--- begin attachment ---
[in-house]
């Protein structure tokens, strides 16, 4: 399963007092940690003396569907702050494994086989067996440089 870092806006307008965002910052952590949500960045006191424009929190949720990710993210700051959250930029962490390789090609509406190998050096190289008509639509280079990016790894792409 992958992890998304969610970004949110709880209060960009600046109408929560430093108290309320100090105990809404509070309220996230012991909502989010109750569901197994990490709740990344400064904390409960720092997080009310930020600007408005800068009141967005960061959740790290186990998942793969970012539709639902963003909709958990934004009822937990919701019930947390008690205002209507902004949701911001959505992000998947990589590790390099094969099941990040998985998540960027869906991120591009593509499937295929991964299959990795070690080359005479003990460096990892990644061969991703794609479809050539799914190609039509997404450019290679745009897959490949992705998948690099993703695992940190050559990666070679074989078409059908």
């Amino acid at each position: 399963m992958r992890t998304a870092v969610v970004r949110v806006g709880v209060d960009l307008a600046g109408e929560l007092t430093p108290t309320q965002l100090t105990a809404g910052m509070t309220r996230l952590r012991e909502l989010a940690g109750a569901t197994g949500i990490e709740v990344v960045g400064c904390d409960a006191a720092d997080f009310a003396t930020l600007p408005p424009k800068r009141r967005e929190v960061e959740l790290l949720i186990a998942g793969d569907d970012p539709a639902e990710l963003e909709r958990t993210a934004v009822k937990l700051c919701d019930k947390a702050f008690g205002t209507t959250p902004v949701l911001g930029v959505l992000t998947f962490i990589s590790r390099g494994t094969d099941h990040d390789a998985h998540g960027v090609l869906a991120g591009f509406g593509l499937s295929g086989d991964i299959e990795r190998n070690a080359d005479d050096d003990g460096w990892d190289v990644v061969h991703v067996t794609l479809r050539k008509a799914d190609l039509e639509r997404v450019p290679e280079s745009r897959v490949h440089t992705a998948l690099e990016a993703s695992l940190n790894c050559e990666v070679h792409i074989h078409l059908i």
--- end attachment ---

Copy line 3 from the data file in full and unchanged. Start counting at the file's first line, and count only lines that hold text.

């Amino acid at each position: 399963m992958r992890t998304a870092v969610v970004r949110v806006g709880v209060d960009l307008a600046g109408e929560l007092t430093p108290t309320q965002l100090t105990a809404g910052m509070t309220r996230l952590r012991e909502l989010a940690g109750a569901t197994g949500i990490e709740v990344v960045g400064c904390d409960a006191a720092d997080f009310a003396t930020l600007p408005p424009k800068r009141r967005e929190v960061e959740l790290l949720i186990a998942g793969d569907d970012p539709a639902e990710l963003e909709r958990t993210a934004v009822k937990l700051c919701d019930k947390a702050f008690g205002t209507t959250p902004v949701l911001g930029v959505l992000t998947f962490i990589s590790r390099g494994t094969d099941h990040d390789a998985h998540g960027v090609l869906a991120g591009f509406g593509l499937s295929g086989d991964i299959e990795r190998n070690a080359d005479d050096d003990g460096w990892d190289v990644v061969h991703v067996t794609l479809r050539k008509a799914d190609l039509e639509r997404v450019p290679e280079s745009r897959v490949h440089t992705a998948l690099e990016a993703s695992l940190n790894c050559e990666v070679h792409i074989h078409l059908i």